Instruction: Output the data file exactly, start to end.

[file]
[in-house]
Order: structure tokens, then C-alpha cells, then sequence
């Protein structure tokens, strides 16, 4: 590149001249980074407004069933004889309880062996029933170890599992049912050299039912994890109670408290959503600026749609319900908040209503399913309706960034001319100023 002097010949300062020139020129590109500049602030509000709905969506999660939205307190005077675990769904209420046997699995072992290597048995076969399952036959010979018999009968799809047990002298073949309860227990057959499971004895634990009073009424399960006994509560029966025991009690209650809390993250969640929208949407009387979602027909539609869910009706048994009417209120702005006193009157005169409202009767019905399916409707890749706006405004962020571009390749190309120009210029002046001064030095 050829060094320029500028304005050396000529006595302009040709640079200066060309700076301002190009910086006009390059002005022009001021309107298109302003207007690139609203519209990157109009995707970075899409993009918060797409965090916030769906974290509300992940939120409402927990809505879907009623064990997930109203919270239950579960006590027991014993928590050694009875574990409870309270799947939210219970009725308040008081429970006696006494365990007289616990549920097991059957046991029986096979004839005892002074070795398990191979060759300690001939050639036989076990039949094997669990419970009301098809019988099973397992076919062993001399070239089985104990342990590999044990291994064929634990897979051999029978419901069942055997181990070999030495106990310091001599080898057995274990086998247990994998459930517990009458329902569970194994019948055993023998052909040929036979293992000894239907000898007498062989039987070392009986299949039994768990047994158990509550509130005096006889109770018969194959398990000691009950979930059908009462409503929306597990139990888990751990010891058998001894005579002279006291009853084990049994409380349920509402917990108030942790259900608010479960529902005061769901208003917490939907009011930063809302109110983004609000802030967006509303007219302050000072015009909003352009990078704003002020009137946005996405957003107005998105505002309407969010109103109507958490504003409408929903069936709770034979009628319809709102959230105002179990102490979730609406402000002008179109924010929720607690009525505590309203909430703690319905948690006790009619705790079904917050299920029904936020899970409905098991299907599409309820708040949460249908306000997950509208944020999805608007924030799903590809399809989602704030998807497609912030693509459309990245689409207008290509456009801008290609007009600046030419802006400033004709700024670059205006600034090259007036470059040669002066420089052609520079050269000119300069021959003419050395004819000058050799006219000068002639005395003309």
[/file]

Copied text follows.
[in-house]
Order: structure tokens, then C-alpha cells, then sequence
């Protein structure tokens, strides 16, 4: 590149001249980074407004069933004889309880062996029933170890599992049912050299039912994890109670408290959503600026749609319900908040209503399913309706960034001319100023 002097010949300062020139020129590109500049602030509000709905969506999660939205307190005077675990769904209420046997699995072992290597048995076969399952036959010979018999009968799809047990002298073949309860227990057959499971004895634990009073009424399960006994509560029966025991009690209650809390993250969640929208949407009387979602027909539609869910009706048994009417209120702005006193009157005169409202009767019905399916409707890749706006405004962020571009390749190309120009210029002046001064030095 050829060094320029500028304005050396000529006595302009040709640079200066060309700076301002190009910086006009390059002005022009001021309107298109302003207007690139609203519209990157109009995707970075899409993009918060797409965090916030769906974290509300992940939120409402927990809505879907009623064990997930109203919270239950579960006590027991014993928590050694009875574990409870309270799947939210219970009725308040008081429970006696006494365990007289616990549920097991059957046991029986096979004839005892002074070795398990191979060759300690001939050639036989076990039949094997669990419970009301098809019988099973397992076919062993001399070239089985104990342990590999044990291994064929634990897979051999029978419901069942055997181990070999030495106990310091001599080898057995274990086998247990994998459930517990009458329902569970194994019948055993023998052909040929036979293992000894239907000898007498062989039987070392009986299949039994768990047994158990509550509130005096006889109770018969194959398990000691009950979930059908009462409503929306597990139990888990751990010891058998001894005579002279006291009853084990049994409380349920509402917990108030942790259900608010479960529902005061769901208003917490939907009011930063809302109110983004609000802030967006509303007219302050000072015009909003352009990078704003002020009137946005996405957003107005998105505002309407969010109103109507958490504003409408929903069936709770034979009628319809709102959230105002179990102490979730609406402000002008179109924010929720607690009525505590309203909430703690319905948690006790009619705790079904917050299920029904936020899970409905098991299907599409309820708040949460249908306000997950509208944020999805608007924030799903590809399809989602704030998807497609912030693509459309990245689409207008290509456009801008290609007009600046030419802006400033004709700024670059205006600034090259007036470059040669002066420089052609520079050269000119300069021959003419050395004819000058050799006219000068002639005395003309």